At What Point Does a COVID-19 Infection Become a Disability?

COVID-19 could be the largest disabling event since polio, according to some disability rights advocates.

They’re referring to people who suffer from “long COVID-19,” also known as long-haulers. These are people who experience symptoms of the virus weeks after their diagnosis. The symptoms range from “brain fog” to shortness of breath to depression. 

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Dr. Charles Davidson, who oversees the Northwestern Medicine Comprehensive COVID-19 Center, estimates that about 20% to 30% of COVID-19 patients are impacted by the phenomenon.

Patrick Malia, of Elgin, got sick with COVID-19 in March 2020. Over a year later, the 38-year-old is still experiencing symptoms like fatigue, muscle aches and shortness of breath. It’s led to him feeling physically drained from a day of work and even taking breaks during his 10-minute drive home from work.

“I take it one day at a time,” Malia said. “I had a talk with my son last night, he was worried what was going to happen today and I told him, I’m not worried about tomorrow, I’m worried about getting through today.”

Malia, like many others dealing with long COVID-19, has considered signing up for disability benefits to ease some of his stress and exhaustion. However, it’s not always a simple process.

“Just talking to other people that are experiencing the same thing, the information’s not out there—there’s a lot of people struggling to get on disability,” Malia said. “There’s a Facebook group I’m in and numerous people have reported they’re not very successful in getting on disability because what we’re experiencing is not really acknowledged and at the forefront yet.”

Martina Sherman, a shareholder at the law firm DeBofsky Sherman Casciari Reynolds P.C., has been working with clients with long COVID-19 who are trying to navigate disability benefits. She expects the questions surrounding long-haulers to be problematic. The Social Security Administration requires that the disabling impairment is expected to last at least 12 months or result in death.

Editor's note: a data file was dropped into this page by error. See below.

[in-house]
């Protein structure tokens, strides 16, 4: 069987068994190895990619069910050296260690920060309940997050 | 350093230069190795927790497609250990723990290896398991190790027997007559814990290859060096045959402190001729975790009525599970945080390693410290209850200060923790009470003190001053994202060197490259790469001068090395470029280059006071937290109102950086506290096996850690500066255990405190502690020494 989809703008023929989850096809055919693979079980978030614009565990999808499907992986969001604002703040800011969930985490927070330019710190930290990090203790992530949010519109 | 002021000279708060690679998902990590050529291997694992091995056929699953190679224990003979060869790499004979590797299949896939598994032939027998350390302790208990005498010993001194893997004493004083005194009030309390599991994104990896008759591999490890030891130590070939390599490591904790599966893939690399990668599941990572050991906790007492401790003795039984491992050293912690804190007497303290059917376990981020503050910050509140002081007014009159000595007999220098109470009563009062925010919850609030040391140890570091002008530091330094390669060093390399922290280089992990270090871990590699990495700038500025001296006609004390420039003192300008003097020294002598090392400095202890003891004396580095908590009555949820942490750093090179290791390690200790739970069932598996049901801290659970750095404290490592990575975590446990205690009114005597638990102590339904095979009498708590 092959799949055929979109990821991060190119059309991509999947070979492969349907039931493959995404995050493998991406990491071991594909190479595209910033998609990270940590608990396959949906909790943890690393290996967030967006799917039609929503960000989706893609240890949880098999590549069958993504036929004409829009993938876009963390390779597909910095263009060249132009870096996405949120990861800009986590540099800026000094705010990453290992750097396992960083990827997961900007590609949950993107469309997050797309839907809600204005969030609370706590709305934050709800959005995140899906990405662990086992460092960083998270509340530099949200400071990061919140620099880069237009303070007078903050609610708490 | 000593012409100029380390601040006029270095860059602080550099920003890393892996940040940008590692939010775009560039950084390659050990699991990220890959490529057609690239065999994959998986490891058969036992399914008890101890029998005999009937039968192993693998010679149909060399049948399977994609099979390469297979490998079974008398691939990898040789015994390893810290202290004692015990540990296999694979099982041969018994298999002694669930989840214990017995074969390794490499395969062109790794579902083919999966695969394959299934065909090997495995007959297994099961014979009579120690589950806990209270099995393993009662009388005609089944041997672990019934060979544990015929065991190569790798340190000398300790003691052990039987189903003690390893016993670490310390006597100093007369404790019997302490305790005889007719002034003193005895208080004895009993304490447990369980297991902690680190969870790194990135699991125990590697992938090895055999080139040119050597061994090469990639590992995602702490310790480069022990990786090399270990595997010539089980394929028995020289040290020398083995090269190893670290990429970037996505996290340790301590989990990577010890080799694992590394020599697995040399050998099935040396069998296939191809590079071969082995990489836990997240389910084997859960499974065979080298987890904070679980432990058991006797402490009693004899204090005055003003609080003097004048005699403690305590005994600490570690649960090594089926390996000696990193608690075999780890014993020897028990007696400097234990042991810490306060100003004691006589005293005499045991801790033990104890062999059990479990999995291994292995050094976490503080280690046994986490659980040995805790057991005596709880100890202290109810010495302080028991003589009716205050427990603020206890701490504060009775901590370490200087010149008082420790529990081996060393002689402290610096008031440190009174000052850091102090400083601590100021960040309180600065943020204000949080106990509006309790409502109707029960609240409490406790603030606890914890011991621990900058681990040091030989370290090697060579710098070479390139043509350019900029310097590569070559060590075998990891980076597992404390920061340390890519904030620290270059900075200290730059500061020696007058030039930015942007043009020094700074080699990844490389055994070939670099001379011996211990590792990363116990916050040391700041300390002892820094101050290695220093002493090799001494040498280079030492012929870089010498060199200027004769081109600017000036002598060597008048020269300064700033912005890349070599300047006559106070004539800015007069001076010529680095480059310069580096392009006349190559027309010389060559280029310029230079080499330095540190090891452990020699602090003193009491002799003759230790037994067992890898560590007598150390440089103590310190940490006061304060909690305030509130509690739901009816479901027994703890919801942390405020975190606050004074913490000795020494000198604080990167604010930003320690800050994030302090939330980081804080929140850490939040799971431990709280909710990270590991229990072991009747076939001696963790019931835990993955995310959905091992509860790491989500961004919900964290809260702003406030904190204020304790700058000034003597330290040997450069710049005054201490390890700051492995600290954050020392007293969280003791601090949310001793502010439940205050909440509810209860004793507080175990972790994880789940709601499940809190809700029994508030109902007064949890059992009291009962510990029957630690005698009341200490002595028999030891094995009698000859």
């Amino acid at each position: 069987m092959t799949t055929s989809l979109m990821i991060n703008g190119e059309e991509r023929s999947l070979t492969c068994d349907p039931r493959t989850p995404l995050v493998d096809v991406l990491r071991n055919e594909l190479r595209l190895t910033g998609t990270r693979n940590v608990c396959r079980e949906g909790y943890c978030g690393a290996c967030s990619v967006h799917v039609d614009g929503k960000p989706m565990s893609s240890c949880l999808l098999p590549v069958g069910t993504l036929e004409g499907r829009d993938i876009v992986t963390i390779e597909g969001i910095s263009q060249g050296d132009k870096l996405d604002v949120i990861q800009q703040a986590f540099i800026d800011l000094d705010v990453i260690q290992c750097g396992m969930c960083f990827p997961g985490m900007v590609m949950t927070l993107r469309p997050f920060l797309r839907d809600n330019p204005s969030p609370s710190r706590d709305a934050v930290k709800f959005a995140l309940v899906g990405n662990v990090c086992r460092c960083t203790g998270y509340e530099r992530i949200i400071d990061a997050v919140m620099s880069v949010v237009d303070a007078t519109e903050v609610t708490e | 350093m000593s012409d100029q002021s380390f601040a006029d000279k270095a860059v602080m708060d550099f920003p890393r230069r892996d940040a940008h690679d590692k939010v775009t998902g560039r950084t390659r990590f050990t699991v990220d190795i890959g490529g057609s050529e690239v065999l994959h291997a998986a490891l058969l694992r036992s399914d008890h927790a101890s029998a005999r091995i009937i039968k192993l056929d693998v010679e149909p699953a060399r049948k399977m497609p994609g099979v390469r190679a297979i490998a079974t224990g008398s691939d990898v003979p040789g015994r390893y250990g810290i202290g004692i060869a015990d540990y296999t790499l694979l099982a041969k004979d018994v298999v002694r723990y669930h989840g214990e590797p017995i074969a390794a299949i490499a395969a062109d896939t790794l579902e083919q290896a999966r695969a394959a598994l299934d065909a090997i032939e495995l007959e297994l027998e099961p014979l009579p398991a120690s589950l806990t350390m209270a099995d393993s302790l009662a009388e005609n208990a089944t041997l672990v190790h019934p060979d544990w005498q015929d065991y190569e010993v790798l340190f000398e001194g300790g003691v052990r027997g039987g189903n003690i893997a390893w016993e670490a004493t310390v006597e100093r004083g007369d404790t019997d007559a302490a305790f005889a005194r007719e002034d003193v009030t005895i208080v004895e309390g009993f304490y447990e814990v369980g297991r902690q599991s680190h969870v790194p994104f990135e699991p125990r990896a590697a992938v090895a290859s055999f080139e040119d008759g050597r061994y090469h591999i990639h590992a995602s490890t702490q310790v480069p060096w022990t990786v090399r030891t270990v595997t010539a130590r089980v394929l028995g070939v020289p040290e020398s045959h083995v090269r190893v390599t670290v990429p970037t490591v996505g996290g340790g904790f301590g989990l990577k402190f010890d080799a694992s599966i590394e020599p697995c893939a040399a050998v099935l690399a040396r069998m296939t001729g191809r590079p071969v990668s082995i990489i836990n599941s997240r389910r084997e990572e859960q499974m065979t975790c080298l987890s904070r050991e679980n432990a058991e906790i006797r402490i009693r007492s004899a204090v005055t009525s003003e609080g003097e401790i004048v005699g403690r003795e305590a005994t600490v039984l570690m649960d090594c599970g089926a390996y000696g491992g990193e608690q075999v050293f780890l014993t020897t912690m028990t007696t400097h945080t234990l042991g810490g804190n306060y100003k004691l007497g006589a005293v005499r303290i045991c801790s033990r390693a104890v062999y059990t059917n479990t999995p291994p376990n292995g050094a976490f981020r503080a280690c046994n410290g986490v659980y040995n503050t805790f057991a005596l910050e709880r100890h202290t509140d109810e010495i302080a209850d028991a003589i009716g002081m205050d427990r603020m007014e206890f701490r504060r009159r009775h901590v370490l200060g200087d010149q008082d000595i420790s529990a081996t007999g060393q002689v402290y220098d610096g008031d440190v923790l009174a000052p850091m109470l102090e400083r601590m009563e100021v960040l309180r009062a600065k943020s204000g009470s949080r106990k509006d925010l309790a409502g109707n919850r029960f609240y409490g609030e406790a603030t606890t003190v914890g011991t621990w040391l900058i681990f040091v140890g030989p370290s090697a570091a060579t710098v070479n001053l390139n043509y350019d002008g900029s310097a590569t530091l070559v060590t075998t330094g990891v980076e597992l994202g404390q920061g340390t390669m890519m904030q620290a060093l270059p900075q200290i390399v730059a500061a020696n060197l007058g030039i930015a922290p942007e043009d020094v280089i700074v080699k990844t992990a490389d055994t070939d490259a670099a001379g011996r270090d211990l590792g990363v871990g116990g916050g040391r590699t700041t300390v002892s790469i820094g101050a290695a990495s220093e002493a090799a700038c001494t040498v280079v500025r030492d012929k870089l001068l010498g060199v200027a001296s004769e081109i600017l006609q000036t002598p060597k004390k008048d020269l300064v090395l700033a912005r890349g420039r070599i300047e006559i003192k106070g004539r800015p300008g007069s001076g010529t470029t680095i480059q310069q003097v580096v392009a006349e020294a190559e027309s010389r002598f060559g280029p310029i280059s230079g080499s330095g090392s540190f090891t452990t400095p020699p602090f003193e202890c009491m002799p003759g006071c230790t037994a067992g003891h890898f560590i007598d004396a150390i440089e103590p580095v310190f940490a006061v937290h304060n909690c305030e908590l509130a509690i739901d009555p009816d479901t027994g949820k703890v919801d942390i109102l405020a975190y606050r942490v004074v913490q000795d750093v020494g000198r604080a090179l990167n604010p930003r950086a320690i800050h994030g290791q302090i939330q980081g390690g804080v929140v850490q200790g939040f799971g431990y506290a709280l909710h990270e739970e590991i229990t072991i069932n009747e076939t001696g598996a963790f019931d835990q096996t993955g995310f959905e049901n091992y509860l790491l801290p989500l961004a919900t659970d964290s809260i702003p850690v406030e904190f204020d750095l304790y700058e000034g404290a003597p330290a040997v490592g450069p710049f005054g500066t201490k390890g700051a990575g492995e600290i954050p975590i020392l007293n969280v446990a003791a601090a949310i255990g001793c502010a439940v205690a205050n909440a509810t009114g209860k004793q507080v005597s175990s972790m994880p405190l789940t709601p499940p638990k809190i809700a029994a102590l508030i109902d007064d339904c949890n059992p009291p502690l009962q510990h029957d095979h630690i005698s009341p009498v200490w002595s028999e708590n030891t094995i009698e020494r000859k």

For many people experiencing long COVID, that timeframe is not known.

“This could be the single largest mass disabling event in our lifetime,” Sherman said. “The disease has only been around for so long, we’re unsure how long it lasts. So we’re unsure how disability benefits will change to fit a different time frame.”

In a statement, Doug Nguyen, the regional communications director for the Social Security Administration’s Chicago region, said: 

“A person who has limitations resulting from COVID, which have met or are expected to meet our duration requirement, could be found disabled if their limitations equal a medical listing or if the combination of those limitations and vocational factors prevent them from working.  Social Security’s current disability policy rules are able to evaluate COVID-19 cases.”

Another potential issue is with the age of long-haulers. Initially, many patients with long COVID-19 seemed to be older or had pre-existing conditions like chronic lung disease, Davidson said. But now the average patient is 49 years old.

Sherman said getting on disability under age 50 can be difficult. For somebody with long COVID, unless they’re near retirement, it’s unlikely they’ll get benefits right after they apply.

“You’re looking at a very long process without guaranteed income,” Sherman said. “I anticipate we’re going to see a lot of people going to have to move back in with their parents, fall onto a support system or force themselves to work through it because they don’t have the luxury of waiting.”

For those who are curious about getting disability benefits, Sherman says it’s a good idea to ask your employer for a copy of their long-term and short-term disability plans to see what’s covered. Beyond that, she said to keep a diary of symptoms, which can be used to substantiate the benefits application, she added.

Malia said he hopes long COVID-19 becomes more recognized as a health crisis.

“There’s still a mindset that it’s a 99% survival rate and you’re good to go back to work in two weeks,” Malia said. “People like me are overlooked, and there’s thousands of people like me.”

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